Round 16: GoPro Grand Prix of Sonoma. Sonoma, CA. 16 - 18 September, 2016.
So here we are again and as the late James Hunt was fond of saying, "It's all over bar the shouting.", well almost, as we go into the final round of the 2016 season, which has produced some excellent racing and a good season overall.
Originally known as Sears Point Raceway, the track was built in 1968 by attorney Robert Marshall Jr. and land developer Jim Coleman. The first official race, an SCCA event, was held on Dec. 1, that year. It was sold in 1969 to Filmways Corp., a Los Angeles based entertainment company. In April 1970, Sears Point hosted the 2nd round of the USAC Championship Car season, the Golden Gate 150, which was won by Dan Gurney in his AAR Eagle-Ford. This would be the first and last AOWR/IndyCar race for 35 years.
With losses of $300,000 the venue closed in May 1970 and Filmways Corp., used it as a tax shelter. The track re-opened in 1973 and in 1974, it was leased to Bob Bondurant, owner of the Bob Bondurant School of High Performance Driving and eventually bought by Black Mountain Inc., which included Bondurant.
In 1981, When Black Mountain Inc., defaulted on payments, the track was bought back by Filmways Corp., and then subsequently sold at auction to a business group that included the 1964 NHRA top-fuel drag racing champion, Jack Williams. The track came under the control of Brenda Raceway Corp., when business partners Dr. Frank N. Scott Jr. and Harvey "Skip" Berg came on board. It was sold in 1996 to current owners Speedway Motorsports, Inc.
In 2002, Infineon bought the naming rights in a 10 year deal, renaming the track Infineon Raceway. When the deal expired, the new name of Sonoma Raceway was chosen, rather than reverting to its former name Sears Point.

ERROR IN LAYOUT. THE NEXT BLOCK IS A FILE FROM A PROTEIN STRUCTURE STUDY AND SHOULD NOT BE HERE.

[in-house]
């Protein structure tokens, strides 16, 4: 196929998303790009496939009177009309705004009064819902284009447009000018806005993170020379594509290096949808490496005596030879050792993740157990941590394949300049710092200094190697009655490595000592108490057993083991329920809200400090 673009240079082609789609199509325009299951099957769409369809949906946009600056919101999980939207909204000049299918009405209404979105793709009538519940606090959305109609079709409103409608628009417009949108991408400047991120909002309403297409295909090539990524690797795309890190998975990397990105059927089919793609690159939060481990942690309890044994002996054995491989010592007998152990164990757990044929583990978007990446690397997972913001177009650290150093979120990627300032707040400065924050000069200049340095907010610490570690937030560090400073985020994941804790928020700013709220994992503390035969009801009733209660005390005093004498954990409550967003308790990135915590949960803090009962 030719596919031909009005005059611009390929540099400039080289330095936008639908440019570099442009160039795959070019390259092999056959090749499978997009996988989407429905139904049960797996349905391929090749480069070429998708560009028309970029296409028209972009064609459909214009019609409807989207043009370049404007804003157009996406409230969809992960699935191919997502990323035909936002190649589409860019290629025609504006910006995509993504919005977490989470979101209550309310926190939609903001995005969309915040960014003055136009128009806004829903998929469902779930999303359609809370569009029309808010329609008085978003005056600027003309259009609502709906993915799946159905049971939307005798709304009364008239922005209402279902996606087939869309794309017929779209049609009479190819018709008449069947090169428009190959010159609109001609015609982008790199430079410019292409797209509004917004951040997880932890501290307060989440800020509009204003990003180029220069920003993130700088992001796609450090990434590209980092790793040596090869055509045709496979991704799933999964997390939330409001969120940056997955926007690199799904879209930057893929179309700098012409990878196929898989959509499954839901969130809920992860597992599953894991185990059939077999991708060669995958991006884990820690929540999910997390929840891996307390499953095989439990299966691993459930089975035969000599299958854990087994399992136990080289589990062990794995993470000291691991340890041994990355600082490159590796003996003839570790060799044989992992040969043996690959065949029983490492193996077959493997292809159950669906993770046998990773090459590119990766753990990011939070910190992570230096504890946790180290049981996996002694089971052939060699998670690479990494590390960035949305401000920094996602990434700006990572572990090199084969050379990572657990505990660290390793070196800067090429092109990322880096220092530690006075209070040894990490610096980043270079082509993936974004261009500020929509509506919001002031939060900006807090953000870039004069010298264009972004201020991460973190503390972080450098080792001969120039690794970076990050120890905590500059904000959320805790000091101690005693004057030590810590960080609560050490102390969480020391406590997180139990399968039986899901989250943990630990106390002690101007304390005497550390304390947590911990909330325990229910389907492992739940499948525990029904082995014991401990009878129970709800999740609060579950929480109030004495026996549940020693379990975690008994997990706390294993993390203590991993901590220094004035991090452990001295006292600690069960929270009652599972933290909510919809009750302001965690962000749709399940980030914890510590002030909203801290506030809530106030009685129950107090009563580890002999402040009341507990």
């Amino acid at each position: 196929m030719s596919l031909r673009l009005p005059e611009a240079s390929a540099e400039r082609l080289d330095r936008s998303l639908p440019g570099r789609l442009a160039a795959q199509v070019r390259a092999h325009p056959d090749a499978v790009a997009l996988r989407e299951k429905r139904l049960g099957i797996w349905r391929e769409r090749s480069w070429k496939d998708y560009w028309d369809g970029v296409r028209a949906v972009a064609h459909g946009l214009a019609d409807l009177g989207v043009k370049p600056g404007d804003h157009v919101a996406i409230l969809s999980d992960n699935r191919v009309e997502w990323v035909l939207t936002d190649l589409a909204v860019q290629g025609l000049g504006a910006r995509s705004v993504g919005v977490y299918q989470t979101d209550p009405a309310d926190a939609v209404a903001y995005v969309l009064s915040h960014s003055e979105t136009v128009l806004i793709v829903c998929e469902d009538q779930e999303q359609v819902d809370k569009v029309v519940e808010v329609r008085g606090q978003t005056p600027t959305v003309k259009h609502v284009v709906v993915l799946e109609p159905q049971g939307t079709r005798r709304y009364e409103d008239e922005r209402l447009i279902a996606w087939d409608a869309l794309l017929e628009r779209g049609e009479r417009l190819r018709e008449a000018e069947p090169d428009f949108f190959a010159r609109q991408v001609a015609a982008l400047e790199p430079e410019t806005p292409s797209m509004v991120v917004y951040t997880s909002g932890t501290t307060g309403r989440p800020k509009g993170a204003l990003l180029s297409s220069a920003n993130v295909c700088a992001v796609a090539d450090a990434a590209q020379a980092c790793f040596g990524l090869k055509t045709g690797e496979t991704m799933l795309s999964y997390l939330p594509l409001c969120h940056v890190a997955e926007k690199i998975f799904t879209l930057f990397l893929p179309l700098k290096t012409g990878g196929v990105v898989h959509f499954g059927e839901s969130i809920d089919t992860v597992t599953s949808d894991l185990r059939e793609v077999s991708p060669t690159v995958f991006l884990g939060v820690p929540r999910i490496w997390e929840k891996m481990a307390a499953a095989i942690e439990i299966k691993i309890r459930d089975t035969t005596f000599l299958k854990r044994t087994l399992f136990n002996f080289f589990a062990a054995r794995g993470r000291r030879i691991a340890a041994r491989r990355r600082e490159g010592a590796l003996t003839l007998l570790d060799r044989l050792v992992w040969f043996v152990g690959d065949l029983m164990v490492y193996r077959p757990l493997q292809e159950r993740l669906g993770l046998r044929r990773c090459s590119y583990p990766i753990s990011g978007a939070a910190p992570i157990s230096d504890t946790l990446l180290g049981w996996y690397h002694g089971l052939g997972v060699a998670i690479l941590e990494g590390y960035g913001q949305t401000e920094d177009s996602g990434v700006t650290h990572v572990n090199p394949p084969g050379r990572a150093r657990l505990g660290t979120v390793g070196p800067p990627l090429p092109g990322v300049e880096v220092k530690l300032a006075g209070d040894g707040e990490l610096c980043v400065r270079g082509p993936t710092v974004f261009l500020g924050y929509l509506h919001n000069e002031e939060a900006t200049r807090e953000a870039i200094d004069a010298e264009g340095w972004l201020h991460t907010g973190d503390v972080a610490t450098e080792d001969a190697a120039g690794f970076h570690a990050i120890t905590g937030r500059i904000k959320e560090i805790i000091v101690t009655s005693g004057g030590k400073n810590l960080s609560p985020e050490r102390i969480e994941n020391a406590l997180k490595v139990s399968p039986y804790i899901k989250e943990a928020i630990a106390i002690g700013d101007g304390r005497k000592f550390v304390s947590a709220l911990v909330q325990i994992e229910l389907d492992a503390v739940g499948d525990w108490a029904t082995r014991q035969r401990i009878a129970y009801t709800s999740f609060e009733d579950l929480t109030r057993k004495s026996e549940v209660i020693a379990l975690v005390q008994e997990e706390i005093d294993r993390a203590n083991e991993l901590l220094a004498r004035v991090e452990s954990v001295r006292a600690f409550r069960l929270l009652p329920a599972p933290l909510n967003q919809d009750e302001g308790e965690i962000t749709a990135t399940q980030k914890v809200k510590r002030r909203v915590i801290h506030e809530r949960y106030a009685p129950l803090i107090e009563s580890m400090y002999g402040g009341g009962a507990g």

AOWR/IndyCar returned on August 28, 2005, after a 35 year absence, with Tony Kanaan wining the IRL's inaugural race at the venue, the Argent Mortgage Indy Grand Prix, for Andretti Green Racing in a Dallara IR05-Honda HI5R. Since then the race has been an IndyCar perennial and last year hosted the series finale for the first time.
The driver with the most wins: 3, Scott Dixon, 2007, 2014, 2015. 3, Will Power: 2010, 2011, 2013.
The team with most wins: 5 Team Penske: 2008, 2010, 2011, 2012, 2013.
The full length road course, is 2.523 miles (4.060 km), with 12-turns and 160 foot change in elevation. It also has a quarter mile (402 m) dragstrip. which was originally part of the start/finish line straight. In 2001, the race track was separated from the drag strip. The venue also hosts rounds for other series, including AMA Superbikes, NASCAR Sprint Cup, NHRA Championship Drag Racing, SCCA and WTCC, as well as IndyCar and can accomodate different layouts for each series.
Since 2005, the IndyCar track layout has changed. From 2005 to 2007, IndyCar raced on a modified version of the 2.320 miles (3.733 km) layout used by the AMA. This layout was further revised, with the approach to Turn 7 straightened and was used from 2008 to 2011.
The most notable change though, was in 2012. The section from Turn 10 to Turn 11 was extended by 200 feet, with the hairpin now at Turn 11B, increasing the track length to 2.385 miles (3.838 km) and giving drivers more space to out-brake each other and set up a passing opportunity, before going into Turn 12. The exit off Turn 9, the Bus Stop, was widened by 10 feet on the driver’s left, giving additional width to what was already a passing zone and Turn 7 became a u-turn similar to Turn 11B.
Original full circuit
2005 - 2007 IndyCar circuit
2008 - 2011 IndyCar circuit
Current IndyCar circuit
2.385 Miles (3.838 km)
August 29, 2015. Will Power, 01:16.2597, 112.589 mph (181.194 kmh). Team Penske, Dallara DW12-Chevrolet Indy V6, Verizon IndyCar Series
Last year's winner:
Chip Ganassi Racing
Dallara DW12-Chevrolet Indy V6
Distance: 195.755 Miles (315.010 km)
Race Time: 2:09:14
Average Speed: 94.117 mph (1151.46 kmh)
NBCSN, 6:30pm EST.